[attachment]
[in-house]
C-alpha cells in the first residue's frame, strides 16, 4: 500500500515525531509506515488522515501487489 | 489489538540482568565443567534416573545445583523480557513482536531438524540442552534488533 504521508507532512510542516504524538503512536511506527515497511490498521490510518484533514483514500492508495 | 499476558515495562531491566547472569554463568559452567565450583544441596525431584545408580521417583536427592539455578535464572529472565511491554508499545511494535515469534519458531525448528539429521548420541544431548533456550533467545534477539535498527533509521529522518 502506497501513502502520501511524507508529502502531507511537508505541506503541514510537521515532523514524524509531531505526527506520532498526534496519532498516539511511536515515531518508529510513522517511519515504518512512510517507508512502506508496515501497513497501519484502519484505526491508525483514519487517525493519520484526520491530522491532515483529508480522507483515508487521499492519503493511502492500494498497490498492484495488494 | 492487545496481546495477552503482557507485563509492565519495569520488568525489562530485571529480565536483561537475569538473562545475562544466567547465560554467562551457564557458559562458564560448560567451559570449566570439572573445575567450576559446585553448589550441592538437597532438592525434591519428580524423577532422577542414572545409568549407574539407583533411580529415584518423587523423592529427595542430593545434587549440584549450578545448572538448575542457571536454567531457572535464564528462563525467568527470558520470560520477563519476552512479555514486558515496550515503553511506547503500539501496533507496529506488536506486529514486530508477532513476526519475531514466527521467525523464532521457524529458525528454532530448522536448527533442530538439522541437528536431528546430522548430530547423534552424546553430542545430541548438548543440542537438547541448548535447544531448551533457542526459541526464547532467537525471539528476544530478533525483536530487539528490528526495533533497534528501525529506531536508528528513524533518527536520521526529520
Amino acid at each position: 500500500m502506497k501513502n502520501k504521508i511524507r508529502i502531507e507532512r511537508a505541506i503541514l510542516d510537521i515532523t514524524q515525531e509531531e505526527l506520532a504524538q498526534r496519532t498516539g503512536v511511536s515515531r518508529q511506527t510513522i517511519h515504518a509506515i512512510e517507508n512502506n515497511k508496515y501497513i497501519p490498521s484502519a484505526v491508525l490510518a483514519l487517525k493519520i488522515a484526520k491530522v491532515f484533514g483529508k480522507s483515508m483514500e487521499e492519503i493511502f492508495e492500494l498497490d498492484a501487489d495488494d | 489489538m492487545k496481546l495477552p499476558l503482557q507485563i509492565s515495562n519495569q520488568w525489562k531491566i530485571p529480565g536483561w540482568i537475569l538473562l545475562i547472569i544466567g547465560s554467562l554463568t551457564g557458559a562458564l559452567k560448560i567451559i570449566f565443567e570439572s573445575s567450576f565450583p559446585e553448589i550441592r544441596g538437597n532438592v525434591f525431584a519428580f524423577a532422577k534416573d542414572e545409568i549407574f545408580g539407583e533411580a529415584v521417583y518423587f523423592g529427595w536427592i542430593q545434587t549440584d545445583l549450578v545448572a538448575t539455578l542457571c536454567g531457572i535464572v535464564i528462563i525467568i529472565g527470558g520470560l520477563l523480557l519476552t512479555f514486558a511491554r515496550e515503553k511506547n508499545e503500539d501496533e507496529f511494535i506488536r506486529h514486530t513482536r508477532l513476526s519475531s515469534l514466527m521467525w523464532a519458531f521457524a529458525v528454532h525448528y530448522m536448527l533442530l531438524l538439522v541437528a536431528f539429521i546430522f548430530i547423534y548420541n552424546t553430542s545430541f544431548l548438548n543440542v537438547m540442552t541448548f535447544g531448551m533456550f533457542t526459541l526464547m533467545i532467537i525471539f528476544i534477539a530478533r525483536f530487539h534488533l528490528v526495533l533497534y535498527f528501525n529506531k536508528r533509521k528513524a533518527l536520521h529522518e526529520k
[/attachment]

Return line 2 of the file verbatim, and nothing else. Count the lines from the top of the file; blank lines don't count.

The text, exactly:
C-alpha cells in the first residue's frame, strides 16, 4: 500500500515525531509506515488522515501487489 | 489489538540482568565443567534416573545445583523480557513482536531438524540442552534488533 504521508507532512510542516504524538503512536511506527515497511490498521490510518484533514483514500492508495 | 499476558515495562531491566547472569554463568559452567565450583544441596525431584545408580521417583536427592539455578535464572529472565511491554508499545511494535515469534519458531525448528539429521548420541544431548533456550533467545534477539535498527533509521529522518 502506497501513502502520501511524507508529502502531507511537508505541506503541514510537521515532523514524524509531531505526527506520532498526534496519532498516539511511536515515531518508529510513522517511519515504518512512510517507508512502506508496515501497513497501519484502519484505526491508525483514519487517525493519520484526520491530522491532515483529508480522507483515508487521499492519503493511502492500494498497490498492484495488494 | 492487545496481546495477552503482557507485563509492565519495569520488568525489562530485571529480565536483561537475569538473562545475562544466567547465560554467562551457564557458559562458564560448560567451559570449566570439572573445575567450576559446585553448589550441592538437597532438592525434591519428580524423577532422577542414572545409568549407574539407583533411580529415584518423587523423592529427595542430593545434587549440584549450578545448572538448575542457571536454567531457572535464564528462563525467568527470558520470560520477563519476552512479555514486558515496550515503553511506547503500539501496533507496529506488536506486529514486530508477532513476526519475531514466527521467525523464532521457524529458525528454532530448522536448527533442530538439522541437528536431528546430522548430530547423534552424546553430542545430541548438548543440542537438547541448548535447544531448551533457542526459541526464547532467537525471539528476544530478533525483536530487539528490528526495533533497534528501525529506531536508528528513524533518527536520521526529520